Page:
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Discussion Starter · #1 ·
I just got done staining a red oak floor with a dark stain (my first time using stain)
Before I stained I ran the OBS 18 with 120 grit paper mostly running the machine with the grain, except the last few rows where my back hit the wall I ran the machine perpendicular to the boards, and well it shows up like a sore thumb, 3 obvious rows coming through the stain looks like the outside of the machine left 3 inch rows.

Can I hand sand out and re stain? Is there a trick to getting a blend? What should I do? re-staining the floor is out of the question everything else looks great. I thought you could run this machine any direction but boy did that turn out to be a mistake. Any help thanks.
 

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Welcome----this question might get a better answer next door at DIY Chatroom--DIY Chatroom - DIY Home Improvement Forum

This forum is for contractors---However,If you are one--perhaps you could tell us a bit about your trade and how you came to be staining a floor for the first time?

FYI---usually the floor is screened after sanding to even out the sanding marks left by the edger and drum sander---Mike----
 

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Discussion Starter · #4 ·
Well I'm a general contractor who does a little bit of everything but I had no idea what I was getting into by refinishing a floor with a dark stain, I've done a few with polyurethane no problem but dark stains show everything. After stripping these floors twice and now in the hole $1500 I thought I had them perfect except I ran the screening machine with 120 grit paper perpendicular on a few passes and even though the machine was a ROS type sander it created marks that somehow showed through the stain. You couldn't pay me enough to try this ever again but I'm so in the hole I need to fix it as best I can and move on. I was thinking of hand sanding out the small rows and trying to blend in new stain?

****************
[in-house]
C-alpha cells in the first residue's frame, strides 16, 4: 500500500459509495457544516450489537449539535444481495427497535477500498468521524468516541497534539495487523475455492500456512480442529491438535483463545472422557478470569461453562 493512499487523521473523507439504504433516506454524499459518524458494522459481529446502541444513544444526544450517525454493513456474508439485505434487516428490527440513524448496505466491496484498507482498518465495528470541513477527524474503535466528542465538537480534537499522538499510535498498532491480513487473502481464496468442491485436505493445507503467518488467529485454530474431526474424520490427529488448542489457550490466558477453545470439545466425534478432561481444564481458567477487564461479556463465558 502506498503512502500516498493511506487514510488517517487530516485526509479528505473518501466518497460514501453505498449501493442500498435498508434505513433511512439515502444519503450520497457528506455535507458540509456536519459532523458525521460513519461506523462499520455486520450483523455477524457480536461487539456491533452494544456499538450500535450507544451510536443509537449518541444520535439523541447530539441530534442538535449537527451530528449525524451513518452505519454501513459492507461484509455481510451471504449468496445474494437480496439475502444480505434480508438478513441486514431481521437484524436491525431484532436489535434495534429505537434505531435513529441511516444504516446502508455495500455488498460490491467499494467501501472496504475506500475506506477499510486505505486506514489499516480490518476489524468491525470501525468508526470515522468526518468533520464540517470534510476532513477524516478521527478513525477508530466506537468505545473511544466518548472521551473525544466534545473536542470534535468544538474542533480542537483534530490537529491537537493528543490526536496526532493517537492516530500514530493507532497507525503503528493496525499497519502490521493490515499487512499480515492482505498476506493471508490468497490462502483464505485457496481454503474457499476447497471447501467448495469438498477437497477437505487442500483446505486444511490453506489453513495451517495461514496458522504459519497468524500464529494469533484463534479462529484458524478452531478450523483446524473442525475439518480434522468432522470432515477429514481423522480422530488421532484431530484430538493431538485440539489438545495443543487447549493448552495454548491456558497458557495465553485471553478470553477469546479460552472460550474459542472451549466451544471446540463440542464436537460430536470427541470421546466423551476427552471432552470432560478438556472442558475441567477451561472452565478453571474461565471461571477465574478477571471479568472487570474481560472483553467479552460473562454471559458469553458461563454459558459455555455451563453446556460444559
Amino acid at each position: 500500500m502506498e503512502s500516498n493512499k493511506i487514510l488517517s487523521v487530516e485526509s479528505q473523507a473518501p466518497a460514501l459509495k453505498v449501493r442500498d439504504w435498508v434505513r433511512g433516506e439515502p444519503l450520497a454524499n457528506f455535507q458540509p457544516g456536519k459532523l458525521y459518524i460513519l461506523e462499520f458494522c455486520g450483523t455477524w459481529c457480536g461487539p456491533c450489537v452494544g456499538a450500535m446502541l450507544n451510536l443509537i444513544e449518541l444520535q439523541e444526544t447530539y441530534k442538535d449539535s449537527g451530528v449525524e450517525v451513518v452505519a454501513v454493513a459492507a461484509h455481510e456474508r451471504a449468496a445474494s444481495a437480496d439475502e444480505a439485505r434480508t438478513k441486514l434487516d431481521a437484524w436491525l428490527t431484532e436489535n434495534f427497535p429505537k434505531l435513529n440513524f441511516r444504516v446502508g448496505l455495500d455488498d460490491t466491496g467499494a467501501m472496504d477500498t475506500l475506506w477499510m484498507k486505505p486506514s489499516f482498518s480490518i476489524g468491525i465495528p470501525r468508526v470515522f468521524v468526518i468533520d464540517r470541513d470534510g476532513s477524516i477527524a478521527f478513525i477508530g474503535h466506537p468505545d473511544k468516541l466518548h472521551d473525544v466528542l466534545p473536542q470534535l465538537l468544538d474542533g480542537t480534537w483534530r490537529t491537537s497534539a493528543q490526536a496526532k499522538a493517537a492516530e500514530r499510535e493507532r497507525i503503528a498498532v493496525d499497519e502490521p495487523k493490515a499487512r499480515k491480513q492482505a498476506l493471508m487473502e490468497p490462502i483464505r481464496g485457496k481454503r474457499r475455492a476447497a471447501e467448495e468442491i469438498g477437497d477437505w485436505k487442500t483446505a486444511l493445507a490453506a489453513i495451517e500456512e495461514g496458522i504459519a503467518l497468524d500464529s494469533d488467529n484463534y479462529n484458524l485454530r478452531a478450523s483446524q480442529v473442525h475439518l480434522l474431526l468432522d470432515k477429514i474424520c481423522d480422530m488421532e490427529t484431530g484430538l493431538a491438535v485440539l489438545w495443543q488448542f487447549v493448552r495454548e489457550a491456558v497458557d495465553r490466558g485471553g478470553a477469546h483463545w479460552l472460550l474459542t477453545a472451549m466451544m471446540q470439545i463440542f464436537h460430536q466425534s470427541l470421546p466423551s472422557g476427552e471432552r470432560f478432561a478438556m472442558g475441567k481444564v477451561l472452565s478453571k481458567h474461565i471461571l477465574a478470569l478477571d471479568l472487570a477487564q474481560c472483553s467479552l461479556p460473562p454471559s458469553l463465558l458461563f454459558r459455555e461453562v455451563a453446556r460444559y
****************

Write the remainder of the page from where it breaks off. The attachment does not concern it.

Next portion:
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I just got done staining a red oak floor with a dark stain (my first time using stain)
Before I stained I ran the OBS 18 with 120 grit paper mostly running the machine with the grain, except the last few rows where my back hit the wall I ran the machine perpendicular to the boards, and well it shows up like a sore thumb, 3 obvious rows coming through the stain looks like the outside of the machine left 3 inch rows.

Can I hand sand out and re stain? Is there a trick to getting a blend? What should I do? re-staining the floor is out of the question everything else looks great. I thought you could run this machine any direction but boy did that turn out to be a mistake. Any help thanks.

you can hand prep with a rougher grit..use the grit you finished your sanding with..reapply the stain..let it tack a little..then wipe it away..


fixing the stain before the finish goes on is crucial..it is more difficult after the fact.

Disclaimer: this is for informational purposes only and a the info provided does not constitute a client /professional relationship or contract*
 

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Discussion Starter · #8 ·
Where your back hit the wall??


next time run the machine left to right side to side with the grain..not back and forth..
That bit of advice would have saved me a lot of trouble, I even heard one pro floor guy say not to use a screening machine on dark stained floors leaves too many scratches. Try getting this kind of advice from the "never short of advice, expertly, authoritative" Home Depot rental department. Home Depot must be destroying 100's if not thousands of floors daily (good for the pro floor refinisher guys though)
I haven't polyurethaned yet so hopefully I can save the floors.

Thanks for any and all input.
 

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Here is some advise for staining a floor perfectly.. The progression I have found to work great is.. Drum sand w/ 50 grit, edge with 50 grit, edge again with 80 grit, drum with 80, palm sand all areas that were edged with 60 grit, buff the floor with 100 paper disc, buff again with 120 screen .. Then wipe the floor down with water "water popping", let dry and apply stain using a buffer. Use one white pad to apply the stain and one to wipe it. I like to work in about 5' sections. Buffing the stain gets it really even.. Hope this helps on the next one.. As for this one it unfortunately probably has to be redone completely.
 

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Not necessarily true..the job may not need to be redone..but pictures would help making that assertion.

the stain can be fixed and evened out as long as its not a total abortion.

after he makes the correction with hand prep..if still not looking completely right, he can add a second coat to help bring it together.

let it dry a couple days then begin coating.